We interview Bristol-based poet and author Shaun Clarke for an exclusive interview. The prolific writer shares his inspirations, book-writing secrets and what he’s planning to do next!
When did you first realise you wanted to be a writer?
I’ve described myself as an accidental Poet, but it was circumstantial, and arguably my destiny, as I have a background in rap and music which are poetry relatives. At some point in my late teens, I felt compelled to write my thoughts and encouraged by the Hip Hop environment back in the 80s.
How long does it take you to write a book?
Depends on the book and how many people you’re working with. It can take 3-6 months, or much longer, me personally, given my circumstances, kids and all, a good year. You put the time in because you want to give at least a chance to succeed.
What is the inspiration behind Lyrically Justified?
Two dear friends of mine, Harry and Saiqa, from back in the ’90s ran an open mic night, which was pure vibes and featured diverse wordsmith performers and musicians.
What would you say is your interesting writing quirk?
Personally, not sure I have one. I’m moved by experiences in the world. I’m about justice and resolve,
How do books get published?
What a big question! If you google it, you’ll get too many options, from paying publishers to being paid by publishers, which way to go, who knows, but I can say, we moved from an independent publisher to self-publishing which, if you have time and a budget to promote your work, can also be a viable option these days.
Does your life experiences inspire your creative process?
Indeed, life and bemuse and boggle. So my instinct is to try and find the reason or at least understand.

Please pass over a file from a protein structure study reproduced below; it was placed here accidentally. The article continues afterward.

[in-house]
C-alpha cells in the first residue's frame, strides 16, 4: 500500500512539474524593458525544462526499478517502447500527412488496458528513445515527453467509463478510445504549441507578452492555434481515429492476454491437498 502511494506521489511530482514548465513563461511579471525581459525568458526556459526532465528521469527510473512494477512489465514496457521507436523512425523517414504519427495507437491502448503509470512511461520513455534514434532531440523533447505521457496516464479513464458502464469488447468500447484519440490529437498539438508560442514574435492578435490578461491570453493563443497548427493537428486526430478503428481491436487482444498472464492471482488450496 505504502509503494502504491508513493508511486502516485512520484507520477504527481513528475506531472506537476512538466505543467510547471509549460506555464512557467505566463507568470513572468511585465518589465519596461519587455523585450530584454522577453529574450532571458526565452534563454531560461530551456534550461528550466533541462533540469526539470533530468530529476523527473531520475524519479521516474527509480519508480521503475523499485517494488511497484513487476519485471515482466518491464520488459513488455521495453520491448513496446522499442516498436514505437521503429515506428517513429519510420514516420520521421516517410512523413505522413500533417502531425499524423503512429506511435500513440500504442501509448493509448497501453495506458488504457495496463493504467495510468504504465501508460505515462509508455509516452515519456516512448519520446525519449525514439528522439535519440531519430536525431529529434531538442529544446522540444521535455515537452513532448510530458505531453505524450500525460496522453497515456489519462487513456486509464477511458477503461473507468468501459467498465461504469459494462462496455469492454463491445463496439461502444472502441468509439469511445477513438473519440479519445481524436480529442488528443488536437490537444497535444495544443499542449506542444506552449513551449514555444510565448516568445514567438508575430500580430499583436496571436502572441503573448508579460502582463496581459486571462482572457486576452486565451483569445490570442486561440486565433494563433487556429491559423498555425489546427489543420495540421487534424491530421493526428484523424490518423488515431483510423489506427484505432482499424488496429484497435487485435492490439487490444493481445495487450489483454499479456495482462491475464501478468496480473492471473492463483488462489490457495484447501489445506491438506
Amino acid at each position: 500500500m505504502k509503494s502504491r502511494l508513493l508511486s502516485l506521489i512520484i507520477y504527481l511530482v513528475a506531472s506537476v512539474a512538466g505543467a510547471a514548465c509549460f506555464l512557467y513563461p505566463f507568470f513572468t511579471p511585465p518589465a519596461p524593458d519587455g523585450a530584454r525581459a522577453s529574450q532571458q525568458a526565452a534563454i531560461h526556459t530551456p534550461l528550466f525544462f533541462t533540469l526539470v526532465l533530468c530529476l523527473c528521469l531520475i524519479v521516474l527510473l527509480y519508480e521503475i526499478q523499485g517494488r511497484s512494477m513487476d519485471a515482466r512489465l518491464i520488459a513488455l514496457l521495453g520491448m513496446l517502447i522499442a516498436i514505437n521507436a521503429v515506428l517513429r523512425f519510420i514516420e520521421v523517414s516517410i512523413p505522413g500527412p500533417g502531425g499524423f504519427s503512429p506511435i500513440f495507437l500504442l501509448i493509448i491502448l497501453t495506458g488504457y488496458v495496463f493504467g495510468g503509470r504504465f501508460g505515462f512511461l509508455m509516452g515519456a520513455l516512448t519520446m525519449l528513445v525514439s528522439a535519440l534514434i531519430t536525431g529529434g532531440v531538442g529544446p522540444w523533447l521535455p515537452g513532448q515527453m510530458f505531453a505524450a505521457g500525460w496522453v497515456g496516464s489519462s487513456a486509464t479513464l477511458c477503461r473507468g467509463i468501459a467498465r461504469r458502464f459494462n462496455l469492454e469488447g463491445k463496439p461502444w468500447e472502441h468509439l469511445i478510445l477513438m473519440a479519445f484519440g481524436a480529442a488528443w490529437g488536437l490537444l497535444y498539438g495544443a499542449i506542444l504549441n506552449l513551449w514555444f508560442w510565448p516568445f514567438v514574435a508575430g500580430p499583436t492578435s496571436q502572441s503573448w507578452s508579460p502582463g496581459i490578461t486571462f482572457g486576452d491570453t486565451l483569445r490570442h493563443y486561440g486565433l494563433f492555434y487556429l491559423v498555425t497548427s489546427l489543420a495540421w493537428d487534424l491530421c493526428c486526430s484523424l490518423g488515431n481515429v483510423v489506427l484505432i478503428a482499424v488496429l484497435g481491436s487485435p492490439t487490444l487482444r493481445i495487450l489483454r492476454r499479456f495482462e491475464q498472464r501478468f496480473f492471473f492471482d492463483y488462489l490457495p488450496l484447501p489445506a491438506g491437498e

When did you write your first book, and how old were you?
I started writing a book 27 years ago and was hooked (due to it being a means of authentic expression, even a rebel discipline) for a while back then.
What do you like to do when you’re not writing?
I’m a Dad, which can be good fun, and we have to pay bills and house always needs finishing, so don’t really get much time to do much else. Ideally, I would do more exercise while having fun like a while back.
What was one of the most surprising things you learned in creating your books?
The nature of the barriers we faced.
How many books have you written? Which is your favourite?
I’ve written 3 of my own and Kid Solar (a novel), has to be the best due to the effort involved, and then, of course, Lyrically Justified anthologies are a superb collection, to be most proud of, with a more of a collaborative spirit. Books can be too different to compare at times.
Do you have any advice for aspiring writers?
Get writing, however, and whenever, especially when inspired. Try to convince people around you, you need a space to develop your creativity, which ironically can be random and interfering, yet help you achieve your goal, to improve and produce.
What is the best bit of feedback you’ve received from one of your readers?
That it resonates, enlightens and/or moves them in some way, shape or form.
What do you think makes a good story?
Most learning experiences make good stories in my view, if you have good, experienced writers involved, or consult them.
What can we expect from you over the next year?
I was hoping a selection of contributors to the Lyrically Justified platform came on Tour to share in promoting our cause and books, to boost our presence, as we uncover emerging talent and stimulate apt conversation. We (Urban Word Collective) remain busy editing content also due to premiere on YouTube next year.
Otherwise, apart from family commitments, I’m hoping to collaborate with WordsofColour, 8th Sense Media and others, to create a body of my own work, using poetry, prose and digital media, stuff I’ve been considering for a while, about my contemporary experiences of being Human, Black British, Fatherhood and Relationships, which I hope might make a valuable resource to many.
Where can we find you online?
See some of my personal writing here